The reported shutter speed information refers to the use of the mechanical shutter. Yet, some cameras only have an electronic shutter, while others have an electronic shutter in addition to a mechanical one. In fact, the A6500 is one of those camera that have an additional electronic shutter, which makes completely silent shooting possible. However, this mode is less suitable for photographing moving objects (risk of rolling shutter) or shooting under artificial light sources (risk of flickering).
The G10 writes its imaging data to SDXC cards, while the A6500 uses SDXC or Memory Stick PRO Duo cards. The A6500 supports UHS-I cards (Ultra High Speed data transfer of up to 104 MB/s), while the G10 cannot take advantage of Ultra High Speed SD cards.
For some imaging applications, the extent to which a camera can communicate with its environment can be an important aspect in the camera decision process. The table below provides an overview of the connectivity of the Panasonic Lumix DMC-G10 and Sony Alpha A6500 and, in particular, the interfaces the cameras (and selected comparators) provide for accessory control and data transfer.
| WiFi |
It is notable that the A6500 offers wifi support, which can be a very convenient means to transfer image data to an off-camera location. In contrast, the G10 does not provide wifi capability.
Both the G10 and the A6500 have been discontinued, but can regularly be found used on eBay. The G10 was replaced by the Panasonic G3, while the A6500 was followed by the Sony A6600. Further information on the two cameras (e.g. user guides, manuals), as well as related accessories, can be found on the official Panasonic and Sony websites.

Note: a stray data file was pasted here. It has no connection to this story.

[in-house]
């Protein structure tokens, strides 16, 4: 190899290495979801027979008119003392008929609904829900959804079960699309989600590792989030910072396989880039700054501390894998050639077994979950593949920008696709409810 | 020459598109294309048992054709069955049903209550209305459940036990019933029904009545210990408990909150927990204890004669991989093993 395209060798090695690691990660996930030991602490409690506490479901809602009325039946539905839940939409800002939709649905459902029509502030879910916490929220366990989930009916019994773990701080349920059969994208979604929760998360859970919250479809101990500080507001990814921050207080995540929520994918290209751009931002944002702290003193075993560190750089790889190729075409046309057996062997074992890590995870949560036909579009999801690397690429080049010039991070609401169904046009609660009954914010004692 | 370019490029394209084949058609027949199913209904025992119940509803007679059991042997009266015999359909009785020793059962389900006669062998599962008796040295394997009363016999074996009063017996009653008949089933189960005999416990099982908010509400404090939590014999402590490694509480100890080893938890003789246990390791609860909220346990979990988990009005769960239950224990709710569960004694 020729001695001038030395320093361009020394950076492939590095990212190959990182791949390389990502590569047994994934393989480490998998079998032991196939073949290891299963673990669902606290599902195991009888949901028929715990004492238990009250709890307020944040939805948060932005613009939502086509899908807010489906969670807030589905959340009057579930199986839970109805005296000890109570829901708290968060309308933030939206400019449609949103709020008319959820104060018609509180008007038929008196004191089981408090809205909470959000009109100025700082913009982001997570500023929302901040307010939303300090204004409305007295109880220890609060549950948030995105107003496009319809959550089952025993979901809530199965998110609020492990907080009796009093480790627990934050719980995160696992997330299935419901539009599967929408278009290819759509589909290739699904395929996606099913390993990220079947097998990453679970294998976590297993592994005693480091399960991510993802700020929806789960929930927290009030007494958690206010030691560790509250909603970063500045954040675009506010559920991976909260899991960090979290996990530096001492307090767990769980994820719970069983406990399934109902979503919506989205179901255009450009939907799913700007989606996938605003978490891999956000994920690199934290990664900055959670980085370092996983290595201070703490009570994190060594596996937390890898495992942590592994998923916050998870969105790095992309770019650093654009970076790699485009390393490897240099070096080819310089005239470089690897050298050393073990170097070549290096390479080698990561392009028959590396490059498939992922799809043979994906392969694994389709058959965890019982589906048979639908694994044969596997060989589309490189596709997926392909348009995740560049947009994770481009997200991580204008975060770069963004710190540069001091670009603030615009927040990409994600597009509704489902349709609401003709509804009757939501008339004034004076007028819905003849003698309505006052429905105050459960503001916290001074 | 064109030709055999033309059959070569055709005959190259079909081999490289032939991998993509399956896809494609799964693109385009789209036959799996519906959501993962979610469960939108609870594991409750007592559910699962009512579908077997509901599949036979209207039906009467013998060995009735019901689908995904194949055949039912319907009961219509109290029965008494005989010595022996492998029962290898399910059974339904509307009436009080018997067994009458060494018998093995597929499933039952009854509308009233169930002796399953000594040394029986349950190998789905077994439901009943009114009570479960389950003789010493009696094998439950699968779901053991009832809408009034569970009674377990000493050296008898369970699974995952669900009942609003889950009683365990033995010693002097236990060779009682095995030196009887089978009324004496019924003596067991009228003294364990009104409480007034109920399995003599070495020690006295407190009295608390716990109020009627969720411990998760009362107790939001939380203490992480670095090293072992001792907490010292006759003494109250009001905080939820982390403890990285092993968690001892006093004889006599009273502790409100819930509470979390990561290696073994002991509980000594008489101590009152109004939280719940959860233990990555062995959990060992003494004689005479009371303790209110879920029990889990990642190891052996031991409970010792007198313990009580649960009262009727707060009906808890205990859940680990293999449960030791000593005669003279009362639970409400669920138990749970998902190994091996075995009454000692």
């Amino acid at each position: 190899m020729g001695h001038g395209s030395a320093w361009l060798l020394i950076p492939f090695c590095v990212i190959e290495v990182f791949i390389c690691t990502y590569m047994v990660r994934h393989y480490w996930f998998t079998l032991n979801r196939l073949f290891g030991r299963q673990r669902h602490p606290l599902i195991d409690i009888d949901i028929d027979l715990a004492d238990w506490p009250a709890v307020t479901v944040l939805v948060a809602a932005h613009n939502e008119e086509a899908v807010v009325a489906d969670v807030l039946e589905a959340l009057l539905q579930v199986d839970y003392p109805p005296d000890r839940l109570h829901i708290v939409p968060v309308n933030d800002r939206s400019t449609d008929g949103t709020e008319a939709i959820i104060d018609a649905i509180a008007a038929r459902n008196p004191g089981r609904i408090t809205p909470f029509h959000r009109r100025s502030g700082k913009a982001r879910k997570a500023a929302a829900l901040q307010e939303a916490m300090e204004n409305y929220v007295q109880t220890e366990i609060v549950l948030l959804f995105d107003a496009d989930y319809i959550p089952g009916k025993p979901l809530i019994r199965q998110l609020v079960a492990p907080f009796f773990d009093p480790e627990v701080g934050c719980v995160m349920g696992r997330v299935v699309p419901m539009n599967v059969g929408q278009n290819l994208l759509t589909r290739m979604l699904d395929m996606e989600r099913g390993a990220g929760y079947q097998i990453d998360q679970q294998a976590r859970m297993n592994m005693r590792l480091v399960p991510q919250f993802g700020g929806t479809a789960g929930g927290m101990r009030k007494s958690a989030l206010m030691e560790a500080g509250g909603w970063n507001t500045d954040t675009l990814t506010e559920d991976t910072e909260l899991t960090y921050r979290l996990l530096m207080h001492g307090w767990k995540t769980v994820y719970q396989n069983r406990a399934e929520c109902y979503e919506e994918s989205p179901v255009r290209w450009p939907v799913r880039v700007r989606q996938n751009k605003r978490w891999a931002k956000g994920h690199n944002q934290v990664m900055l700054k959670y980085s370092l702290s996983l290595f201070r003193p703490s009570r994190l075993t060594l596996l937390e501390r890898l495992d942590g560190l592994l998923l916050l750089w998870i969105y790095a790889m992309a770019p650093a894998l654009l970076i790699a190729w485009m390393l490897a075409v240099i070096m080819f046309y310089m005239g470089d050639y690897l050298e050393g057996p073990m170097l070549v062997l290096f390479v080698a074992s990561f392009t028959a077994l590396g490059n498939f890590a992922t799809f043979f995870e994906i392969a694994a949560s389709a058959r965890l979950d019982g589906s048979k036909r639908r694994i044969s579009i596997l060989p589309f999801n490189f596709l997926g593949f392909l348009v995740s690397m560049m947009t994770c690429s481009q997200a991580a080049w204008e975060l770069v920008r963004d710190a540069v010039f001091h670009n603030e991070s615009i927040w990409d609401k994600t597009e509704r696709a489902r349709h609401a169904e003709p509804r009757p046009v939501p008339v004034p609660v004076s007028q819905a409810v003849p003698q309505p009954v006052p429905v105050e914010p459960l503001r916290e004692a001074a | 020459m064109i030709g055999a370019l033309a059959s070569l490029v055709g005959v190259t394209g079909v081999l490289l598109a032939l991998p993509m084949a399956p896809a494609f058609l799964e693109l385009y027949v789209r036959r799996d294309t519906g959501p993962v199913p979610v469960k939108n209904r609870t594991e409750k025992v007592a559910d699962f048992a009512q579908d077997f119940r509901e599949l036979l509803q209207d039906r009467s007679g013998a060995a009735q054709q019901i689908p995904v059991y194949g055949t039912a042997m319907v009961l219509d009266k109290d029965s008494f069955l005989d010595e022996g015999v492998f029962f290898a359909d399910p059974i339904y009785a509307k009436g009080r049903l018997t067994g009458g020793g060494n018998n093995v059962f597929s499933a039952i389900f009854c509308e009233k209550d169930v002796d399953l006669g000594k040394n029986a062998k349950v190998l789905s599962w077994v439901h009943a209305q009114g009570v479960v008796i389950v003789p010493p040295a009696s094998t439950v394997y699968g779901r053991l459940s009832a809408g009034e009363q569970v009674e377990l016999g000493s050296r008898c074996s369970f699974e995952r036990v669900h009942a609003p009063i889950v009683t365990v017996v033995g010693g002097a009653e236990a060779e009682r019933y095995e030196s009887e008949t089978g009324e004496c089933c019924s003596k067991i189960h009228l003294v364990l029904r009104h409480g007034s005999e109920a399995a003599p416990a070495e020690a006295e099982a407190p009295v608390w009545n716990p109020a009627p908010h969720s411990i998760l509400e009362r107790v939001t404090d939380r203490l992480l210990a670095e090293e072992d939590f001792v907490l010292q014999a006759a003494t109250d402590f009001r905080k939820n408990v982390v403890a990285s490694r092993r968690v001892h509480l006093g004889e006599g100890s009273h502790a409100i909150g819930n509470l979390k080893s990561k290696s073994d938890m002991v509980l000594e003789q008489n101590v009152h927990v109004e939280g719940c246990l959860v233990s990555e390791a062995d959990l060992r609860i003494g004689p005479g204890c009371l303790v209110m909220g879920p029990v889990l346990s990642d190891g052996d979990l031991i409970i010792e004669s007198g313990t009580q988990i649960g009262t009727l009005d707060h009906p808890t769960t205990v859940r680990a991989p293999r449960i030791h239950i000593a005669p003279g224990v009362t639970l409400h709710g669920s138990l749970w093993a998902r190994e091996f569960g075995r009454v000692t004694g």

So what is the bottom line? Is the Panasonic G10 better than the Sony A6500 or vice versa? A synthesis of the relative strong points of each of the models is listed below.
Arguments in favor of the Panasonic Lumix DMC-G10:
- Less heavy: Is lighter (by 65g or 14 percent) and hence easier to carry around.
- More affordable: Was introduced into a lower priced category (64 percent cheaper at launch).
- More heavily discounted: Has been available for much longer (launched in March 2010).
Advantages of the Sony Alpha A6500:
- More detail: Has more megapixels (24 vs 12MP), which boosts linear resolution by 44%.
- Better image quality: Scores substantially higher (33 points) in the DXO overall evaluation.
- Richer colors: Generates noticeably more natural colors (3.3 bits more color depth).
- More dynamic range: Captures a broader range of light and dark details (3.6 EV of extra DR).
- Better low-light sensitivity: Can shoot in dim conditions (1.8 stops ISO advantage).
- Better video: Provides higher definition movie capture (4K/30p vs 720/30p).
- Better live-view autofocus: Features on-sensor phase-detection for more confident autofocus.
- Better sound: Can connect to an external microphone for higher quality sound recording.
- More detailed viewfinder: Has higher resolution electronic viewfinder (2359k vs 202k dots).
- Larger viewfinder image: Features a viewfinder with a higher magnification (0.70x vs 0.52x).
- More detailed LCD: Has a higher resolution rear screen (922k vs 460k dots).
- More flexible LCD: Has a tilting screen for odd-angle shots in landscape orientation.
- Fewer buttons to press: Has a touchscreen to facilitate handling and shooting adjustments.
- Faster burst: Shoots at higher frequency (11 vs 2.6 flaps/sec) to capture the decisive moment.
- Less disturbing: Has an electronic shutter option for completely silent shooting.
- More compact: Is smaller (120x67mm vs 124x84mm) and will fit more readily into a bag.
- Easier travel charging: Can be conveniently charged via its USB port.